My Arcade battery door
Turning the cabinet and evaluating the rare face, you will find a 2 3/8 inches wide by 3 inches tall battery door, which will accommodate 4AA batteries.   Beneath the battery compartment, My Arcade conveniently included a 5V micro-USB input port but the cable was not included. At the top rear of the cabinet, you will find a “+” and “-” volume button,  3.5mm out port for headphone enjoyment and the speaker grill.  To turn the game on, you will need to depress the power button, which provides a very prominent click-feel.  The game will start up quickly, and the “Karate Champ” logo will scroll up from the bottom of the screen. To start a game, simply press the start button. You will play as the white gi wearing martial artist, fighting against the red karate master.  In a combination of up/down/left/right D-pad movements and left/right buttons, you can lay the smackdown.   You will quickly learn the button combinations: left button=rev punch(right punch), right button=back kick, left/right button together=Round kick.  When you add the D-pad movements with the left/right buttons, you will gain a whole new host of abilities.  Forward-D and right button=jump back kick, forward and left=front kick, down-D and left button=forward sweep, down and right=rear sweep, up-D and left button=jump side kick, up-D and right=back round kick, forward-D right/Left will jump forward, down-D and right +left =low rev punch. Back-D and right button=leg kick, back-d and left button=leg kick and back-d plus left/right buttons will jump back.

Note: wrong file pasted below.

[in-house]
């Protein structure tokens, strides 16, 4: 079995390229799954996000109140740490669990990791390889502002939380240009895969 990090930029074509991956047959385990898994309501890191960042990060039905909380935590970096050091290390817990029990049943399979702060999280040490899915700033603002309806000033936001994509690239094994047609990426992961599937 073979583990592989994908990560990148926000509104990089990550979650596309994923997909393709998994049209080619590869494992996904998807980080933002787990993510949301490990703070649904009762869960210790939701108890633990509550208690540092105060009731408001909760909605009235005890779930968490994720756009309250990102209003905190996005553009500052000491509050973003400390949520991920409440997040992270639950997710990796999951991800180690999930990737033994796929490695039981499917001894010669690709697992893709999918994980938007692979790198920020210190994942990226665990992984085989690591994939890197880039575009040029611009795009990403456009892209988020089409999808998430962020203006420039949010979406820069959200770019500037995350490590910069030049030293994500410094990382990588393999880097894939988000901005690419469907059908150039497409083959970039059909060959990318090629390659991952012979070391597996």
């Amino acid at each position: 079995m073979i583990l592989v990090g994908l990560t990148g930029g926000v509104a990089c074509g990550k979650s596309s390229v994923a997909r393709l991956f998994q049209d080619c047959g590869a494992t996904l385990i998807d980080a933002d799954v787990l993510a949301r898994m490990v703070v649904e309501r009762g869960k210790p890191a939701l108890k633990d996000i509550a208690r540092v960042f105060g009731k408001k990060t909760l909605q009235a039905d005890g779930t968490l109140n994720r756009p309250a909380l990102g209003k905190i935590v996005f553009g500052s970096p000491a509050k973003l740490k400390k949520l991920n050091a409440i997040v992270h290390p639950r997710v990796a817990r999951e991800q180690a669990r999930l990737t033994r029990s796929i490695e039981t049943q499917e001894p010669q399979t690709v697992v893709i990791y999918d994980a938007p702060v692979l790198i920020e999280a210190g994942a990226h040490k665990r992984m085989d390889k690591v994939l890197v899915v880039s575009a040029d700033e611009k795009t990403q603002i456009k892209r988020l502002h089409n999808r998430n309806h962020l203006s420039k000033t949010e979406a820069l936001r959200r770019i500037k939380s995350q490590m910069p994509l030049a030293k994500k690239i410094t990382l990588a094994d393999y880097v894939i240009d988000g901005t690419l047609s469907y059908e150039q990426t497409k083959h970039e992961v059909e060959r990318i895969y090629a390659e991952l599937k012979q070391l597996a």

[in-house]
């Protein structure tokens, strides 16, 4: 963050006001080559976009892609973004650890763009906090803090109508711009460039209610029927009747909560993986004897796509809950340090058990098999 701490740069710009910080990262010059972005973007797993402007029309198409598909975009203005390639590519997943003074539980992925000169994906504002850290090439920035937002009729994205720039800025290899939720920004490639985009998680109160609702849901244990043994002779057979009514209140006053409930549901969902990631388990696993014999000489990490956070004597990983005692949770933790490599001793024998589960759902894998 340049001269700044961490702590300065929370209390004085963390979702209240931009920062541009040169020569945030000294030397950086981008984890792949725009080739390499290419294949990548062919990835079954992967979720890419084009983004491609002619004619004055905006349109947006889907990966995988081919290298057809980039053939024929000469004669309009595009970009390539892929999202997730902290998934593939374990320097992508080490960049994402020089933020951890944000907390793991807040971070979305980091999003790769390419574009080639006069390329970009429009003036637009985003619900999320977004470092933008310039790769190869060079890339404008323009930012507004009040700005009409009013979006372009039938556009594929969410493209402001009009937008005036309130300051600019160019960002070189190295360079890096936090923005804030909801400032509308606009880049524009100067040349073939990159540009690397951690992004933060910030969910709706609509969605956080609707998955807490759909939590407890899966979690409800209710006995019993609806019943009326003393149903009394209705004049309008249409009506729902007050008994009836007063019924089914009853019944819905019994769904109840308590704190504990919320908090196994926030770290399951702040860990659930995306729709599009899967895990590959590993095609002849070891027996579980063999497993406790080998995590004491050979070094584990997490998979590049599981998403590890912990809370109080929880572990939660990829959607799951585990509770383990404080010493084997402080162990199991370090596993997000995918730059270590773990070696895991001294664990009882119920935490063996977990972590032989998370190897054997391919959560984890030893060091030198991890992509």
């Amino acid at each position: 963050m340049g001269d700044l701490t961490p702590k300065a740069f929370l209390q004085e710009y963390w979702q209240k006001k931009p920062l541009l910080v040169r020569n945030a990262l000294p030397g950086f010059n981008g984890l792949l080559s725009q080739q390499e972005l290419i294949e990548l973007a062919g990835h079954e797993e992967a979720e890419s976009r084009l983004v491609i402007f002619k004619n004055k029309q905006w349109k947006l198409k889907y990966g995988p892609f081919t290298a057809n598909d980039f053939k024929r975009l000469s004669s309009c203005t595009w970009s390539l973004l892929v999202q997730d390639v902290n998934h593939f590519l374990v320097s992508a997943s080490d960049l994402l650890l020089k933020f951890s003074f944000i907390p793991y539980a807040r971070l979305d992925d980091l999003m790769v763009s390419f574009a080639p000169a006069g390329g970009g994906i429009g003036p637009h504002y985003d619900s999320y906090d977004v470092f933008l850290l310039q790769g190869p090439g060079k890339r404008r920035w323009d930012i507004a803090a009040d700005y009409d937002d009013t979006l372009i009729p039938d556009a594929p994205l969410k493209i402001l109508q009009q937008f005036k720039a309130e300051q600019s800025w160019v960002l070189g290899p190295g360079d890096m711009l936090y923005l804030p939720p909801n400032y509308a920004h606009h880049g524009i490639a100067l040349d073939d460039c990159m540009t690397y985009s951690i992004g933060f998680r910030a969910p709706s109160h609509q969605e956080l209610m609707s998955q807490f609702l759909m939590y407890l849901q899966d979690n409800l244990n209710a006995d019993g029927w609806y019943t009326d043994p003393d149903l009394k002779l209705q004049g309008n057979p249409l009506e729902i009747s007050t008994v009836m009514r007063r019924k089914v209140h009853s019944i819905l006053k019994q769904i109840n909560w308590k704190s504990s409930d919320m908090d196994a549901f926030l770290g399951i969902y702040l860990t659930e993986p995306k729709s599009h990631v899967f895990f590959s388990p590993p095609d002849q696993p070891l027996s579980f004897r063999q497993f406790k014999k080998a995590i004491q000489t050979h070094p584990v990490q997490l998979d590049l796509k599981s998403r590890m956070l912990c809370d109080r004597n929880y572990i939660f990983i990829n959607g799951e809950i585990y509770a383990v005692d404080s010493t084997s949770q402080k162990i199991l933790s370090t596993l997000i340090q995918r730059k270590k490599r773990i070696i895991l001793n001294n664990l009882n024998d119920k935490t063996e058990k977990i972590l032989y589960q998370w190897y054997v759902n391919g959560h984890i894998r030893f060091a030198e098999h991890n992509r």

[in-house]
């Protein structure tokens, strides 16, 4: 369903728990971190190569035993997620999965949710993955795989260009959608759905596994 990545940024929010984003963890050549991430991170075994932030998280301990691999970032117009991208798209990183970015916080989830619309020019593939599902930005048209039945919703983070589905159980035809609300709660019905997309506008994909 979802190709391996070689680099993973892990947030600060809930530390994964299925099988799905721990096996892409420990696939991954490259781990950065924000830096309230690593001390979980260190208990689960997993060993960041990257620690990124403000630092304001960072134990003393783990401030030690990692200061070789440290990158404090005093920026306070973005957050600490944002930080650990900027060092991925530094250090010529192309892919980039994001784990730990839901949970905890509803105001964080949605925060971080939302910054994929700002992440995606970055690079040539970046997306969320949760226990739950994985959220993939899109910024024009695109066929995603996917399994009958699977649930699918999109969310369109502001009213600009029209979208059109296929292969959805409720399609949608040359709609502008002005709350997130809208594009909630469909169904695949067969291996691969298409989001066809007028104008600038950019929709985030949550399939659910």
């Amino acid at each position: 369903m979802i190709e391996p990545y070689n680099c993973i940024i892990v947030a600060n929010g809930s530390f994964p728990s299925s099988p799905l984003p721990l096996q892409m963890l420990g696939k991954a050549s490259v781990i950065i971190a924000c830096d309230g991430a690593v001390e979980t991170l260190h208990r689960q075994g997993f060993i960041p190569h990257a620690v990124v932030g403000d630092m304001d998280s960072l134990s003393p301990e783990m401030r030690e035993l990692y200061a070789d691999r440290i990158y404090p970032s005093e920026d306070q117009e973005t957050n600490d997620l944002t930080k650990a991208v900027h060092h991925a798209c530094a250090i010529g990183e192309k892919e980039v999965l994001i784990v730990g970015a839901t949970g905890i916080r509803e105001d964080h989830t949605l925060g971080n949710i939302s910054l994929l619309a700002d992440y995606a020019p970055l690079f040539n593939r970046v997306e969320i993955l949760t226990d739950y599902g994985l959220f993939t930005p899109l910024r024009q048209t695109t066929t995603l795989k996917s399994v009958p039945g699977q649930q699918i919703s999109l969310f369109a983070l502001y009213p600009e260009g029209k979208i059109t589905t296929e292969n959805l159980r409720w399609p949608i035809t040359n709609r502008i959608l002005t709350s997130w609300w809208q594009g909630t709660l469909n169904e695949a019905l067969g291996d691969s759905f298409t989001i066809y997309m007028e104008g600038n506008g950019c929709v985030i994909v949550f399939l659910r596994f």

Joystick My Arcade
The game is addictive and makes you want to keep playing.  My children love the arcade, and we have had a few games before bed over the last two weeks.  Their only complaint is that there is only a single game.  In fact, we have decided to purchase another cabinet and are deciding between the Bad-Dudes micro cabinet, the Burgertime micro cabinet, or the retro machine X-mini.  I would purchase a mini Tempest machine without hesitation if it existed.  Additionally, I would buy and any number of other mini-games such as Ninja Turtles The Arcade Game, Dungeons and Dragons, X-men, Galaga, Centipede, Pac-Man.  Luckily, according to Twitter, I may get my wish on a few with the releases of Pac-Man and Galaga and Dig-dug this spring.  My Arcade seems to capture the spark that the original game ignited.  The controls are not mushy, they will stand up to the torture of play and you can play with batteries or via micro-USB.  I love that this can be a travel game.  Playing roughly an hour a day over the last 12 days, I have not had to change the batteries.  My eight and six-year-old sons played with the game and found it to live up to the rigors of children.  My biggest complaint is actually with the audio-out jack.  I do not know why there is an audio-out port, as the sound can be turned down to nearly nothing.  I wish that they put a video out port instead so that we could play on a bigger screen.  Even better, I wish that there was a way to link two units for a two player game.  I love the cabinet, the coloration and the overall feel of the unit.  The vibrant screen fully captured the animation, the playstyle and the magic of Karate Champ.  I feel the device warrants a 5/5 star rating.